A word to the wise: never read an article about child rearing that starts out warning you about all the things you will have to give up when you have children. It is not that you won’t have to give things up–of course you will–but rather, that articles that begin by emphasizing what you will lose almost always want to scare you by telling you how awful pregnancy/children are.
And so it seems to me with this post called The Cost Of Having A Baby. It starts out telling you that you will never have sex or fun again and then goes on to scare you about how expensive babies are.
But while bringing a new person into the world isn’t going to be free, it doesn’t have to be as bad as people make out. It seems to me that many people don’t consider the actual needs of the baby when making purchases. For example, let’s look at a few of the things this article mentions as necessities for a child:
Babies come with a lot of gear. Here’s a sample of some of the stuff we’ve acquired for just one kid in just 18 months: a crib, a pack-‘n-play, two strollers, four carseats, a Moses basket, several types of bouncy seats, a changing table, a diaper bag, sippy cups and snack traps, bottles and binkies, burp cloths and a Diaper Genie. (That last one keeps your house from smelling like poo and, like printer ink, requires pricey proprietary liners).
Total cost of all this stuff? I’ll venture a guess at about $2,000, but I’m not including clothes and consumables, which we’ll get to.
There is no attempt in these paragraphs to look at what is needed for the child and what is not. Yes, you need a crib, but do you need a diaper genie when a garbage can (frequently changed) works fine? Why do they need four carseats–does that mean these people have four cars? Why two strollers? Is a Moses basket a necessity? Do you really need “several types of” bouncy seats?
I mean, this is all for one baby, right?
For almost every expense that the article mentions, there is a cheaper option available. It laments the cost of formula but glosses over the fact that breast milk is free. It mentions the cost of diapers is around $50 a month, but completely ignores the existence of cloth diapers, which are cheaper and can be reused.
That doesn’t mean everyone always goes with the cheaper option. Sometimes you can’t breast feed, sometimes you just want to change a diaper and move on with your day–but that doesn’t mean you shouldn’t at least weigh comparative costs when making financial decisions.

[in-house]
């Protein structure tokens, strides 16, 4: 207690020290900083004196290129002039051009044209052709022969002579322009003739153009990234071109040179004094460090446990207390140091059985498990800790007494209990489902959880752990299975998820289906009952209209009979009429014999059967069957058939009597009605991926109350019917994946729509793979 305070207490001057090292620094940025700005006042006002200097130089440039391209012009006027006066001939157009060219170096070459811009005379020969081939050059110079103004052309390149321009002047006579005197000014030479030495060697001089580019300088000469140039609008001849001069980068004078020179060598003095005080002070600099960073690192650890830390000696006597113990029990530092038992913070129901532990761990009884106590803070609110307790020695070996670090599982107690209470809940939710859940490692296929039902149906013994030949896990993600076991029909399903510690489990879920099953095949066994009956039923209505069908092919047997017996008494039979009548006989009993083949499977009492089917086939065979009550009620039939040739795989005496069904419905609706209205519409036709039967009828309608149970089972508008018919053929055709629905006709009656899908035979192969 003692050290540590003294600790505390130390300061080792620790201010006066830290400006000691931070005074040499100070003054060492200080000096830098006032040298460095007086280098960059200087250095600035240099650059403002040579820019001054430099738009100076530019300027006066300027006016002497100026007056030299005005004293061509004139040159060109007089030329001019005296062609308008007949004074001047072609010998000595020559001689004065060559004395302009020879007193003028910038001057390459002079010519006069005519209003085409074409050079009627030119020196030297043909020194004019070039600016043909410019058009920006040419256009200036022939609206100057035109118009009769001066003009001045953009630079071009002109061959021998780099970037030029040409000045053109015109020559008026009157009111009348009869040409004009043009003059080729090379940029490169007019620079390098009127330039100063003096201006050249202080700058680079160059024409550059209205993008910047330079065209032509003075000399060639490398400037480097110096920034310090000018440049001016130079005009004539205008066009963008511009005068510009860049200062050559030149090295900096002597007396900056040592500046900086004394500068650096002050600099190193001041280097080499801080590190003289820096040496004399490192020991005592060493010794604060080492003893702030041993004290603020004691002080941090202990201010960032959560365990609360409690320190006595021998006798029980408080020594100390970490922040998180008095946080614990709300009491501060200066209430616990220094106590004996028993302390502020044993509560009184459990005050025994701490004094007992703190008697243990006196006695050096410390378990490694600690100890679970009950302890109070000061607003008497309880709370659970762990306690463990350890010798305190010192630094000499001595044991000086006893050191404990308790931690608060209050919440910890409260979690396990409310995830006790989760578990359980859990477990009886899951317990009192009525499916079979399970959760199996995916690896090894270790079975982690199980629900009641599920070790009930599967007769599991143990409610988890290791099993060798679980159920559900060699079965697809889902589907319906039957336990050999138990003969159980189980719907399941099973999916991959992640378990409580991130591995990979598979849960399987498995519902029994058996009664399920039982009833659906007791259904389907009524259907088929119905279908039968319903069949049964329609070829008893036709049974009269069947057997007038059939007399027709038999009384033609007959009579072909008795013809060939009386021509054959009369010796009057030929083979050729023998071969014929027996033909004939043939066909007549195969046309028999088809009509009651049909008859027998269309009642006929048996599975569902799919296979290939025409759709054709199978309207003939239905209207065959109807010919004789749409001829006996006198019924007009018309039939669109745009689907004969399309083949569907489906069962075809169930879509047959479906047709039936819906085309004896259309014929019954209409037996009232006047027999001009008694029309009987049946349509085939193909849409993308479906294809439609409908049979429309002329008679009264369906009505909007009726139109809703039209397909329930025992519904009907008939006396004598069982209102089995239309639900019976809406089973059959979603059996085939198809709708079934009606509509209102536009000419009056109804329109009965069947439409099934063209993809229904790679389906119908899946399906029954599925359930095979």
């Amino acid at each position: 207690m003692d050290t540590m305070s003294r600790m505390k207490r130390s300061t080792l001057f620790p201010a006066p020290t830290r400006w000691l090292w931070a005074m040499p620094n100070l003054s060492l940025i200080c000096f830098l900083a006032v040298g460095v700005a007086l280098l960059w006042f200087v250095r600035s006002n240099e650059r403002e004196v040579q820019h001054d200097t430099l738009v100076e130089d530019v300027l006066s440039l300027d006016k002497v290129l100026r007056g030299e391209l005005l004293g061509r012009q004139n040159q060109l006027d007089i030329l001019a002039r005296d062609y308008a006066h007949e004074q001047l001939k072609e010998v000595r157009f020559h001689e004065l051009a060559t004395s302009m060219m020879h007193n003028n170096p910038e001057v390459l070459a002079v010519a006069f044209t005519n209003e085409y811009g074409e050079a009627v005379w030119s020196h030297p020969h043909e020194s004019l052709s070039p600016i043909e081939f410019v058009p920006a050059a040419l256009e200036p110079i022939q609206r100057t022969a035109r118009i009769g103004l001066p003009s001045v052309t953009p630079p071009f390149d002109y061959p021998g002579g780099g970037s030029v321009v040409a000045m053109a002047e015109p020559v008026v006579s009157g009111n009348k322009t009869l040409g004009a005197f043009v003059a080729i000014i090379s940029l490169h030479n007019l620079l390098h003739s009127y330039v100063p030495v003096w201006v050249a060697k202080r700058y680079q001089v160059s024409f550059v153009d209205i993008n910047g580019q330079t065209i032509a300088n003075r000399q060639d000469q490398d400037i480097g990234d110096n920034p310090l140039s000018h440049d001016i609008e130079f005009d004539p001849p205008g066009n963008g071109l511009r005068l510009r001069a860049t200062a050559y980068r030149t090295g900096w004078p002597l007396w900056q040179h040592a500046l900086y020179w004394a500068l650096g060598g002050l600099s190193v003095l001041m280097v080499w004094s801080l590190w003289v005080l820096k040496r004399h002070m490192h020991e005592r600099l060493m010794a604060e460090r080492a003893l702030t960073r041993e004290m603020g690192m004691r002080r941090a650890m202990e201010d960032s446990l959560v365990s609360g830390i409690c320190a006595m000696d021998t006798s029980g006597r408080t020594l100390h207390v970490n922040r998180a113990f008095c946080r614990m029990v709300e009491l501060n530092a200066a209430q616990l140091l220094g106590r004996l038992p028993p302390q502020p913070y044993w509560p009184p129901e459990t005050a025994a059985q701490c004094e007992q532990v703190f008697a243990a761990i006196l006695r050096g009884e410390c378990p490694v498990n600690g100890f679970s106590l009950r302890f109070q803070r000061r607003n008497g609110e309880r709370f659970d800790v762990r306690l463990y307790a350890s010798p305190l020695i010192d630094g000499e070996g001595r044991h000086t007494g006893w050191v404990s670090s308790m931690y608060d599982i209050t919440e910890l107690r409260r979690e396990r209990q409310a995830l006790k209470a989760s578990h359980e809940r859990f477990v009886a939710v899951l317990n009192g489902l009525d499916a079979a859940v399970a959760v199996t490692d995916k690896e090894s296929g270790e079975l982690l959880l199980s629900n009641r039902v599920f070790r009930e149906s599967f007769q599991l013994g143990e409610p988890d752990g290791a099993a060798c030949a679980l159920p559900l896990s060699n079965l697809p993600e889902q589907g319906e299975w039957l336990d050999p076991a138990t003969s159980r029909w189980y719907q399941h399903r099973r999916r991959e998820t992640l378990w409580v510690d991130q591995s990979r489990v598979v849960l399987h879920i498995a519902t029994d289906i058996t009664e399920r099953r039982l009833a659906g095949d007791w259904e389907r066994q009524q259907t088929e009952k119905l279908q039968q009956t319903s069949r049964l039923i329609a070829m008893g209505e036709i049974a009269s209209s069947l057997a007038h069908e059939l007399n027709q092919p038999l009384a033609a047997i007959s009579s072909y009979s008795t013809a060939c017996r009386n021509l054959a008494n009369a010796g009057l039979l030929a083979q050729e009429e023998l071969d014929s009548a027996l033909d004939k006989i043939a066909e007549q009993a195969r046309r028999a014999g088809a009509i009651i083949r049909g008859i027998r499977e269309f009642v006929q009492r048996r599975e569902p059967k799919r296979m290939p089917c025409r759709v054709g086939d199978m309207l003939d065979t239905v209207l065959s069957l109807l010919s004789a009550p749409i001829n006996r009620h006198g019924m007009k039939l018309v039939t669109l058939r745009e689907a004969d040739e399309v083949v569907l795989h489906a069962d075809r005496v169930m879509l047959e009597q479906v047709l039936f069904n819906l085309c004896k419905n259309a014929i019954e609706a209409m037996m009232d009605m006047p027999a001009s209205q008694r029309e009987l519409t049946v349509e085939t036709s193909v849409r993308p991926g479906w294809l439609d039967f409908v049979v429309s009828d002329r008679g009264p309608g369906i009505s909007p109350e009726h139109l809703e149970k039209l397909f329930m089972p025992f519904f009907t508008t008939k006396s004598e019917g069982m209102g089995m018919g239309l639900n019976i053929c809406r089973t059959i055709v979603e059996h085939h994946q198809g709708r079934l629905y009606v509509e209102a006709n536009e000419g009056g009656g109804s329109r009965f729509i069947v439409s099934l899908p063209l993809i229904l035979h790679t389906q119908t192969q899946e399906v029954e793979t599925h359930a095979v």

On top of this, there are tons of ways to get used and free baby supplies. Friends and neighbors want to get rid of baby things, and they are happy to pass them on to you. As for used gear, there are baby swaps, used baby stores, thrift stores, garage sales, and Craigslist. Even new clothes can be cheap–baby outfits can cost under $5 if you shop around.
Then there are the big things the article mentions–day care, life insurance, college fund, etc. I’m not going to get too deeply into these issues, but I will say that if the budget is really tight, things like life insurance and college funds can wait a bit. Likewise, when you start factoring in super-high expenses like day care, it’s smart to run the numbers and see if the second job is worth the cost of having it. Surprisingly often, it is not.
After telling people that they will need more than $50,000 to fund their baby in the first year of life, this article has the nerve to say, “Don’t let this scare you.” If you listened to this guy, you would be crazy not to be a little scared.
I guess I’m annoyed with the prevalence of articles that try to suck the joy out of a wonderful thing by telling you how miserable it will be. Yes, babies cost money, but you do not have to go bankrupt to have one. You just have to make smart purchases, like with any other area of life.
Here’s some further reading:
What Do Newborn Babies Really Need?
Baby Costs The Frugal Way
Bringing Up Baby, Cheap from The Tightwad Gazette III by Amy Dacyczyn
How to Get Ready For Baby Without Spending a Bundle
Baby Cost Calculator
How did you save money with your children?